In recent years, one of the Obama Administration’s biggest and best supporters when it comes to open government efforts has been the Sunlight Foundation. But now, the head of that group is openly questioning the administration’s ability to deliver on its promises of data transparency and open government.
“No organization has been more enthusiastic, optimistic, or excited, about gov 2.0 in the area of data transparency than the Sunlight Foundation,” said Ellen Miller, the group’s co-founder and executive director. “In many respects, this administration has gone further and faster than any administration before it, when it comes to efforts at using technology to promote open government. But now, 20 months later, it appears that the drive for data transparency has stalled.”
But Miller, who spoke yesterday at the Gov 2.0 Summit, was unstinting in her position that the optimistic start to the administration’s efforts at using technology for transparency, beginning with the Open Government Directive, is suffering from sophomore slump.
“As you may recall, the central thrust of that directive was its insistence that all government agencies create and implement their own open data plans aimed at releasing high value data to the public,” she said. “The plans that resulted, however, were little more than inspirational. And in fact, 12 out of 30 agencies in those plans didn’t list any data for future publication, and all together only 75 new data sets were listed.”
She said that result as “hugely, hugely disappointing.”
Miller also criticized one of the administration’s signature transparency initiatives, Recovery.gov, calling the website designed to track stimulus spending “a qualified success.”
“The idea of collecting job information at the most local level was extremely, overly optimistic, and ended with the Vice President making excuses for the data’s poor quality on ‘The Daily Show,'” she said.
Miller leveled the sharpest criticism at USAspending.gov, the website designed to track agency contract and grant spending.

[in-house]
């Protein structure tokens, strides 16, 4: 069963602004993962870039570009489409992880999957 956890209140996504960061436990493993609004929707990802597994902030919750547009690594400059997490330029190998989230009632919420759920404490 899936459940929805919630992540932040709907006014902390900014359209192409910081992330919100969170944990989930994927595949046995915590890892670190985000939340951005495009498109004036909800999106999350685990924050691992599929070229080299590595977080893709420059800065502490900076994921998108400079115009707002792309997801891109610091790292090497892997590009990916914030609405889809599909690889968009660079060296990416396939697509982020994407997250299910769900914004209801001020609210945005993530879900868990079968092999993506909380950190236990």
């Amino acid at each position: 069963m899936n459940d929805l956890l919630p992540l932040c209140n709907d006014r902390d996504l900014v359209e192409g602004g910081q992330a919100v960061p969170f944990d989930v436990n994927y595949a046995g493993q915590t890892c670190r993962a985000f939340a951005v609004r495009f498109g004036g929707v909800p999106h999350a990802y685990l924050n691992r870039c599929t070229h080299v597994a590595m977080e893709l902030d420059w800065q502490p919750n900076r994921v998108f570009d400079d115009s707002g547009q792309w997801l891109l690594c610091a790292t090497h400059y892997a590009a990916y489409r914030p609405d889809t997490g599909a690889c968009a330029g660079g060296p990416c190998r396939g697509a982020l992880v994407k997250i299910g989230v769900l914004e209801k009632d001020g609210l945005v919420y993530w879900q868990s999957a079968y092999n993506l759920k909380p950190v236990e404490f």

“It’s already gone through three redesigns, each one flashier than the last, with gradients and maps, and a map-minder tool,” Miller said. “It’s pretty impressive looking, but its data is almost completely useless.”
Miller used her talk to announce that the Sunlight Foundation is launching “Clear Spending”, a new website that is designed to closely scrutinize the grant data in USAspending.gov.
“We found over $1.3 trillion of broken reporting in 2009 alone,” Miller said. “That’s fully half of the spending for that year. Some of the numbers are too big, some of the numbers are too small, and some of them aren’t there at all.”
She added some of the data is missing key information and still other data was filed months after it was required by law.
Miller says she is beginning to wonder if, “the administration is more concerned about style than substance?”
Aneesh Chopra, the federal chief technology officer, and one of the White House’s point people when it comes to the Open Government Initiative, responded to Miller’s speech. He said the administration welcomed her criticism, and that “We need more people like Ellen saying what they want from our initiatives.”
Chopra had come to the Gov 2.0 Summit to officially announce the rollout of Challenge.gov, the new portal for the government’s prize challenge programs. While he had not had a chance to listen to her complete talk, Chopra told Federal News Radio that he nonetheless understands the source of Miller’s frustration.
“We believe we’re doing the best we can in the priorities and goals the President has called out for us,” he said. “Others have different views and different priorities, and that’s part of living in a democracy. I take it as nothing but positive and exciting feedback. We’ve heard it from her directly, we’ll hear it again in this forum.”
Chopra said he would rather have a conversation about “how much more we could do, as opposed to one where they’re saying ‘get started!’ Do I feel happy about what we’re doing? No, we want to do more! We’re hungry, we want it to get done, and we want to do it faster!”
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